From the TUC

Local benefits (again)

28 Sep 2010, by in Labour market, Society & Welfare

Richard Kemp, leader of the Liberal Democrat group on the Local Government Association, has written to Danny Alexander, calling for the ‘localisation’ of the benefit system. Cllr Kemp, who represents an inner-city ward in Liverpool, argues that making Councils responsible for benefit levels and eligibility would be an improvement because:

We would be able to use money effectively by applying appropriate levels to people and linking benefit packages to training and regeneration resources. This will get people back into temporary work in the short term but re-energise communities in the long term.

Cllr Kemp also calls for local ‘welfare to work’ pilots and for local authorities to be made responsible for the administration of benefits:

We would reduce worklessness by reducing the fear of benefit traps and reduce costs; by providing a ‘Total Place’ solution for benefits we could cut out many costs of administration and employment.

This is not a new call, though the last leading local government figure to make it was Lord Hanningfield, who, as Conservative leader of Essex Council, made it one of the most ideologically right-wing in the country.

The problem is that this call is made at a time when the central government has prioritised cuts and deficit reduction. This means that the Treasury is very unlikely to pay for higher benefit rates in London and other places where the cost of living is higher. What we would be far more likely to see is rates being cut in places like Wales – and, quite possibly, Liverpool – where it may be claimed that it is possible to get by on a lower income.

This may actually be Cllr Kemp’s intention – that could be what he means by “appropriate levels”. It would also make sense of his claim that devolution would help tackle benefit traps.

There are only two ways to deal with benefit traps – one is to raise the net income of people in low paid jobs or working reduced hours, the other is to cut their out of work income. Egalitarians and anti-poverty campaigners support the former and oppose the latter because out of work incomes are already so low they force people into extreme poverty.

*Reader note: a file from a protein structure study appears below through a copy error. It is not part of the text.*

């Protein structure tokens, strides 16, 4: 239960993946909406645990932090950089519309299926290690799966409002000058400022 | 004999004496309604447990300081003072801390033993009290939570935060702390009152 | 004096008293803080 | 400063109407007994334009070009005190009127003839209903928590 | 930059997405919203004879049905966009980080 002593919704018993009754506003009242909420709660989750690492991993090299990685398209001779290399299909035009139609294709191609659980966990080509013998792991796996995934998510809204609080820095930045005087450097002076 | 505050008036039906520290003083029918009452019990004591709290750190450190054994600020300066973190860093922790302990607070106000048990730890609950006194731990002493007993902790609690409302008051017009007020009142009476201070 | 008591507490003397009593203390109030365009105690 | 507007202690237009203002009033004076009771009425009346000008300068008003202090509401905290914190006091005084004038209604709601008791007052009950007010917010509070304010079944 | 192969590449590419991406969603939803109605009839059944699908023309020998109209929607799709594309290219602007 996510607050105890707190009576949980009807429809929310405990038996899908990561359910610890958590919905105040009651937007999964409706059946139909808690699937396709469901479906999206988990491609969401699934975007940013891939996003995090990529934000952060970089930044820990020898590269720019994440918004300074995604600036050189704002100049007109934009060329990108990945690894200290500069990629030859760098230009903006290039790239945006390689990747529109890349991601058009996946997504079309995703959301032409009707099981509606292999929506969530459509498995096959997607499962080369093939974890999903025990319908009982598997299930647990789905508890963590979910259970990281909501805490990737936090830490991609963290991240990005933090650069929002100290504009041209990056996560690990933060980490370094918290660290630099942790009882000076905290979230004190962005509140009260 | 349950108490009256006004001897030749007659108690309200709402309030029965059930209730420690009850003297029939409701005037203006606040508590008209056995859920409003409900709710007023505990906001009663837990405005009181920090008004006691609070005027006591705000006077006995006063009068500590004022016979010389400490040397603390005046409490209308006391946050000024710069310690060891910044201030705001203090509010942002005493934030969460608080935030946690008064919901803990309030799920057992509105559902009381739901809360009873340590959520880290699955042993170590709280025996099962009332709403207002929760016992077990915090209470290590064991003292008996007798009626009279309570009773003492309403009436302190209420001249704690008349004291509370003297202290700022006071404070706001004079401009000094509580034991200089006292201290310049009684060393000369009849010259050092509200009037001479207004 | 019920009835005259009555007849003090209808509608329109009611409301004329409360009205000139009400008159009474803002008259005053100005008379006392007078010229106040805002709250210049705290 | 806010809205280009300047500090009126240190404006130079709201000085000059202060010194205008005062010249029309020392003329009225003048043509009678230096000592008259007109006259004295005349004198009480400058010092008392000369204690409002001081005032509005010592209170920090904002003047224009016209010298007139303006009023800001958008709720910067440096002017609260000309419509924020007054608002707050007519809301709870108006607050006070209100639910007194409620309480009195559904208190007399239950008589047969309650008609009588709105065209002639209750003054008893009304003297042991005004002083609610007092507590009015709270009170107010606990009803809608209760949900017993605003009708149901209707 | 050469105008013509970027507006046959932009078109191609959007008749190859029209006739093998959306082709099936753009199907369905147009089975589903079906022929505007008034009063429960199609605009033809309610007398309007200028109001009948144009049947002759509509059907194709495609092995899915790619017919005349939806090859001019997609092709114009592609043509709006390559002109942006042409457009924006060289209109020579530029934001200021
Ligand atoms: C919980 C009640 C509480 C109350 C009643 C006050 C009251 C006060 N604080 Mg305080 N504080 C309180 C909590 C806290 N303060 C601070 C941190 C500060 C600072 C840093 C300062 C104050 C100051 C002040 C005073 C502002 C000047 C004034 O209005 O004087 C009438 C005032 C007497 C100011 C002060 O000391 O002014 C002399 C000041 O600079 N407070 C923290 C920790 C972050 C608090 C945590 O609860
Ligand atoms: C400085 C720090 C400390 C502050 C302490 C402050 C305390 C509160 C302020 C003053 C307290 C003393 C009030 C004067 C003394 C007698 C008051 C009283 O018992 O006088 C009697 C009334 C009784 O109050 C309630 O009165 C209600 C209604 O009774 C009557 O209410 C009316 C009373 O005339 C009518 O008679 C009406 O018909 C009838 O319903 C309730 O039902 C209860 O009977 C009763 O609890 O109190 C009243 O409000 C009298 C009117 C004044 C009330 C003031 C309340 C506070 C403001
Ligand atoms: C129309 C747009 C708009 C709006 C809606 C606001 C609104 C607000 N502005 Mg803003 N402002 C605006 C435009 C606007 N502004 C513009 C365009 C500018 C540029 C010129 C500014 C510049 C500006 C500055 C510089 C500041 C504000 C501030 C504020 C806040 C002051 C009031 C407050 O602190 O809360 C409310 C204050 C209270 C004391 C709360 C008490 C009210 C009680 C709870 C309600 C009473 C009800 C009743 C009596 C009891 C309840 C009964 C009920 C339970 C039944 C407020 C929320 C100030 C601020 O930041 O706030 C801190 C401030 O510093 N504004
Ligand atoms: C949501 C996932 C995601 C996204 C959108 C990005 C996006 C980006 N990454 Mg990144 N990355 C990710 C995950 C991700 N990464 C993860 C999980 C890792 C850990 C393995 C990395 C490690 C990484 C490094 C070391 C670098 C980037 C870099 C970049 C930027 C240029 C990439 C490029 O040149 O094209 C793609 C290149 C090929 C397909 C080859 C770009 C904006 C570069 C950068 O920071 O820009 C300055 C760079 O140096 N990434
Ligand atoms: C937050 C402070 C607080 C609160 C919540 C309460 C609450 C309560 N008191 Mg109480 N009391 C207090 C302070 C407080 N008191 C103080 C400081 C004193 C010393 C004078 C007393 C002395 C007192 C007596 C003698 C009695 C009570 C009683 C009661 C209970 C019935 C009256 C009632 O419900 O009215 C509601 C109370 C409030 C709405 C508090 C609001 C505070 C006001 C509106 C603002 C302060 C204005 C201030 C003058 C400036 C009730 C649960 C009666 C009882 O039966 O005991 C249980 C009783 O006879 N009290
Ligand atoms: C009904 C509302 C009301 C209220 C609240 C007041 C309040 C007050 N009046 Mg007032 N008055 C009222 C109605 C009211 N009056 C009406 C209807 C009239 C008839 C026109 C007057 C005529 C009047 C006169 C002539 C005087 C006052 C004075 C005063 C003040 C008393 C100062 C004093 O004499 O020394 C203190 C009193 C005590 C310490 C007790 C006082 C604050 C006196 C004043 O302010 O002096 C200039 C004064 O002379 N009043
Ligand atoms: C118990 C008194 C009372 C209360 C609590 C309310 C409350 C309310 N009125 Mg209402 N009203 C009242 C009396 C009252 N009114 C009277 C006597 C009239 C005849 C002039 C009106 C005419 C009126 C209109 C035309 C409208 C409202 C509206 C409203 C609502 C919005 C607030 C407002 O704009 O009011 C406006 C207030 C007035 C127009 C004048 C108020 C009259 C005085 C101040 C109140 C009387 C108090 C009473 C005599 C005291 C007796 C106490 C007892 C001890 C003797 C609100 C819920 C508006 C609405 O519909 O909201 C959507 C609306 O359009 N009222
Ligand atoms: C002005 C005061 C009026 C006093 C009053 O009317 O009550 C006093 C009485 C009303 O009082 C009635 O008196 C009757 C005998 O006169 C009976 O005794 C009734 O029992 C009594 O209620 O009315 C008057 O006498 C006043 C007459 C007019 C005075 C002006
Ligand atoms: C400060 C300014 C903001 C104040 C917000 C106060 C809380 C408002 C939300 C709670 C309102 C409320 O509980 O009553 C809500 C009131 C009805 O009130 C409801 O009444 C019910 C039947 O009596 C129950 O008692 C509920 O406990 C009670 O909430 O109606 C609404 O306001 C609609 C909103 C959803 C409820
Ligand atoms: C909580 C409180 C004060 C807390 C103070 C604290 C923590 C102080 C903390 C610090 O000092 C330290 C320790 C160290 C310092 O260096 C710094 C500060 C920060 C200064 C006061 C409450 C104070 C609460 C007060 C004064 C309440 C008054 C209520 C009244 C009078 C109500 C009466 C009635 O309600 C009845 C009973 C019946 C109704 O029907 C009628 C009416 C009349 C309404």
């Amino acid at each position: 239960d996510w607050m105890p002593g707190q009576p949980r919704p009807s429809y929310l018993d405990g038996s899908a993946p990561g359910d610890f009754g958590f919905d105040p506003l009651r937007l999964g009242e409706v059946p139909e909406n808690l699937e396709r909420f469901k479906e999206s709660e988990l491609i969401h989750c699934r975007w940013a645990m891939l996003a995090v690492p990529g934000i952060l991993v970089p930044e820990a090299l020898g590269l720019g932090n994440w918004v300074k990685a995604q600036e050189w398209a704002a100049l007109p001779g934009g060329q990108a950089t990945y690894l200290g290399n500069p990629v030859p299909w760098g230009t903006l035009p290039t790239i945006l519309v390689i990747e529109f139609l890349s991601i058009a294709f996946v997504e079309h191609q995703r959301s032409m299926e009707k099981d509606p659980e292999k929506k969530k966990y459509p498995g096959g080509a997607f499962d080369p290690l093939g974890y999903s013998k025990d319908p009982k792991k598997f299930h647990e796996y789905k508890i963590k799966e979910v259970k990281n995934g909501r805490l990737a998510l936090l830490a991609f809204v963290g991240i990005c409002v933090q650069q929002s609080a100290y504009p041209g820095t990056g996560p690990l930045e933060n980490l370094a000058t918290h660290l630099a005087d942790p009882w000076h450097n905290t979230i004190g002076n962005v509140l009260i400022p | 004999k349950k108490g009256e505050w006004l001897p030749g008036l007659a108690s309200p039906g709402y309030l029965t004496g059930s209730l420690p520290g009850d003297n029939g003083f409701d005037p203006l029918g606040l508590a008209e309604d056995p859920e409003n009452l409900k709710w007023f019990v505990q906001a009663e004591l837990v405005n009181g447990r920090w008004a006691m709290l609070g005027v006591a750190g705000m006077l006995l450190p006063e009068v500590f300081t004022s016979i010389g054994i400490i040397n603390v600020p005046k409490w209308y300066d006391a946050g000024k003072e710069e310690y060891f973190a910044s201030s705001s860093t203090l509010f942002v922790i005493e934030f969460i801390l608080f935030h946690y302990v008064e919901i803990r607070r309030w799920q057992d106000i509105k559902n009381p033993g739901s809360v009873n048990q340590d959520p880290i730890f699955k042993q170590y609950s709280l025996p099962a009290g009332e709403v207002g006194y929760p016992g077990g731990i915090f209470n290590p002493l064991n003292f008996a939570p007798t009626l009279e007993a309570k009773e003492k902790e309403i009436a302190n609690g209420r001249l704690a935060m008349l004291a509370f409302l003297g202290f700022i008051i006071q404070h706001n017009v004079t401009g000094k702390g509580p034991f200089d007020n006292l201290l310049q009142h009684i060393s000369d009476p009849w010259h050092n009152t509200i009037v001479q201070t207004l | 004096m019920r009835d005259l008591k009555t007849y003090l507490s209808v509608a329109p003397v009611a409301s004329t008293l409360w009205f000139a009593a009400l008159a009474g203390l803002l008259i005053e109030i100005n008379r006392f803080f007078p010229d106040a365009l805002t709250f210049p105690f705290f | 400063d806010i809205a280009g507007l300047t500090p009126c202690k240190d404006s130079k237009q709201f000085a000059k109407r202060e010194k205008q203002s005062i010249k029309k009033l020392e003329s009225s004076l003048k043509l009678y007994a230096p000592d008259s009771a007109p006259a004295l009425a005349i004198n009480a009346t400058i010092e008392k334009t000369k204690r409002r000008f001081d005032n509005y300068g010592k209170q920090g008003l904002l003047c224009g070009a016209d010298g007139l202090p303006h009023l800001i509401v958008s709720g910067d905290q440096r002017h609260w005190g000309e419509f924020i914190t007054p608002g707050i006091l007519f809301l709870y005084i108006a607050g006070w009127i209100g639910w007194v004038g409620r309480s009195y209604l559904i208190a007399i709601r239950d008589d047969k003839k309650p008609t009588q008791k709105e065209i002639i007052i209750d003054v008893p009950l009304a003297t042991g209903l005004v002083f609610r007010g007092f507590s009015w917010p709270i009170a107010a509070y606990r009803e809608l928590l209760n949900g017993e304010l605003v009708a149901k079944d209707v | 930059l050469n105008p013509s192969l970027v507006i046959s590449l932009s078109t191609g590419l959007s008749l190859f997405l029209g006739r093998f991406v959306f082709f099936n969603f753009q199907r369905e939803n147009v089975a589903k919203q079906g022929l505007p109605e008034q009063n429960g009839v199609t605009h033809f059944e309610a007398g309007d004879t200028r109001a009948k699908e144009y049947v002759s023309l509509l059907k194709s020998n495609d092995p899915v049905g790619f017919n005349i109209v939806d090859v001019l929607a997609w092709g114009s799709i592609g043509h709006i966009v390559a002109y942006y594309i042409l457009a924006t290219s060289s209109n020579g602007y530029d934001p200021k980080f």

Cllr Kemp, however, believes that benefits are a “waste of public sector money” and that they “entrench inactivity and inhibit enterprise” – I wonder whether he would be likely to vote for adequate JSA rates if his council was made responsible for the decision.

2 Responses to Local benefits (again)

  1. Clare Fernyhough
    Sep 29th 2010, 5:19 pm

    I don’t suppose anyone will read this, but I’m so angry I have to say something. I am not belonging to any political party but I was also humbled and encouraged by the TUC conference and watched many days of it; though most speakers were ordinary working class I enjoyed the heartfelt calls for support on issues that matter to every one of us. In contrast note the mostly empty hall throughout the Lib conference; I was so bored I switched off 15 minutes into the first day!

    As regards Lord H above, there is a lot more going on here as we all well know. I presume the above means that all ‘JobCentres’ will be shut and many thousands of staff lost, and the work transferred over to the housing and council tax benefit staff, and no doubt with hardly any extra funding to employ enough suitably qualified staff to cope. Remember also that the Gov want many local government services to be available online, no doubt to get rid of even more front line staff.

    We already know there is no extra funding for anyone to be able to live in the inner zones in London starting April 2011 and even in my poor area the LHA rates do not now match the local rents even in the worst places in town.

    As you say above, poverty traps occur because basic wages do not cover living costs that is unless you have a troop of 5 kids and the accompanying tax credits and working tax credits to go along with it. Trouble is, the tax credits dry up when the kids grow up and that low paid job that you were convinced into no longer pays; neither does JSA: now THAT is what I call a poverty trap. Oh and don’t bother getting any ‘new skills’ or a degree because you’ll soon find out that when you’re 5 years down the line, the jobs no longer exist or if they do there are hundreds of people with the ‘right background’ going for the same job.

    No, what does work is a living wage: forget £7.50 an hour ‘Ed’; we’re way past that. £10 minimum may just suffice after you’ve paid a over third of it in housing and council tax.

    But oh no, the CBI won’t be having any of that anytime soon because of their profits. When the minimum wage came in (was it around £3 or something?), I was gardening, housekeeping and taking in ironing (after I got ill I did a degree and found it almost impossible to find enough suitable work with the right conditions for my disability and now tradgically, after all the hard work I’m on the scrap heap; not enough for the government of course, I’ll lose my home due to new HB rules). Even for this menial job, I was at that time paid between £5 – £6 an hour. I always said that minimum wage was an absolute disgrace, but at least it increased some peoples’ wages.